Just a Word

April 21, 2012
By Anonymous

Every time someone hears about bullying, it comes as a shock. Why? When was the last time you criticized someone, laughed at them, talked behind someone’s back? Things we think are one hundred percent okay are actually the opposite of okay. Every day, we hear news of a suicide, and it’s not until it hits close to home that people are made aware of the consequences of bullying. Does someone have to die before action is taken? Stop your words before you hurt someone. You can never guess the impact words can have on someone until you experience it. The hateful words, the questioning of truth, the sadness that lingers is not something I would ever wish on anyone.

Sometimes, however, you cannot escape the cruel words. I myself have been bullied for something I didn’t think was wrong. In my early years, I always believed being a redhead was something special, something different, something good. When I got to middle school, things changed. I was called a ginger – a term that was not used until the “Gingers Have Souls” video hit You Tube and sparked the concept that gingers, perhaps, do not have souls. People quoted the video back to me – I still have not watched it – and it bothered me. Was being a redhead something so bad that I should be considered soulless? Things got progressively worse. I was put down for being a redhead, and it hurt me. One specific time stands out in my mind. When I was eighth grade, I was sitting with a bunch of people, and I accidentally said something that didn’t make sense. A kid I knew said, quite loudly, “Shut up, you’re a ginger. No one likes you.” A few people who were my friends chuckled at that, and it was that comment that pushed me over the edge. I went home that night and did something I never thought I would do: I cut myself. I never thought I would have to resolve to self-harm, but I was so hurt by the constant insults of being who I was that it pushed me to that. Though I no longer self-harm, the experience of hating who I am stays with me. I am still insecure about my red hair to this day, and there are times when I want to make everything go away by dying my hair. I never have, but I still think about it sometimes.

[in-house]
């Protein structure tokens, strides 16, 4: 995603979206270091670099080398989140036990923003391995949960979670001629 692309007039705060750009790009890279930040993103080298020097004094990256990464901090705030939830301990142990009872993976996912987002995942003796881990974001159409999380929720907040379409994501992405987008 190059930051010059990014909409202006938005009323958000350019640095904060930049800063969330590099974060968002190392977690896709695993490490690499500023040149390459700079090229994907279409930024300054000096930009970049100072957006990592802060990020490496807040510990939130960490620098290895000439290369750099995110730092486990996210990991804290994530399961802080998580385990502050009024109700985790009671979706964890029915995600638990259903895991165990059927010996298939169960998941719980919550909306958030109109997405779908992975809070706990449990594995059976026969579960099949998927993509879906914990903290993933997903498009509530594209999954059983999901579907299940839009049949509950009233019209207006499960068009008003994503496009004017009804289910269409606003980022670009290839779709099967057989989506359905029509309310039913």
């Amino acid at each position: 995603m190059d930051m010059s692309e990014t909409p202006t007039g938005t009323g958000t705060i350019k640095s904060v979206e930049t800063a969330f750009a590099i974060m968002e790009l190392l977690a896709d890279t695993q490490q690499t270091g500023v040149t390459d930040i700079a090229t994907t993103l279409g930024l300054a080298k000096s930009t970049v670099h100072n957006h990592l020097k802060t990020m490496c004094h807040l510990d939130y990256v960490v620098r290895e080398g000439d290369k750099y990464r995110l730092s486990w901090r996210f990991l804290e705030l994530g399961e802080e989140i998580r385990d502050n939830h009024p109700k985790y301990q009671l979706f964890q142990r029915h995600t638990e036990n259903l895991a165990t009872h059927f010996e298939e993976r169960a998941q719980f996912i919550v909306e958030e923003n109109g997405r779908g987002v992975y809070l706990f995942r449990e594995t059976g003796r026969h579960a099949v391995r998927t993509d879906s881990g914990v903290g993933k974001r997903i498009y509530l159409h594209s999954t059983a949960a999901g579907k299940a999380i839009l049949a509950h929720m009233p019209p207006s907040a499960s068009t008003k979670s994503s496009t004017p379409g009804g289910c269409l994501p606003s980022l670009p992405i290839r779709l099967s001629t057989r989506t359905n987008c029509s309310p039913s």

It is plain to see that sometimes even jokes can hurt someone. Things you think are funny can be downright mean and can hurt a person deeper than you know. Never underestimate the pain hidden beneath a smile. No one should ever be bullied because of who they are. People are not bulletproof; they break sometimes. And someone’s heart should not be shattered because of thoughtless comments. Stop your words before you hurt somebody. They can be the bullets that hurt the soul.

The author's comments:
For the Nicholas Kristof Bullying contest

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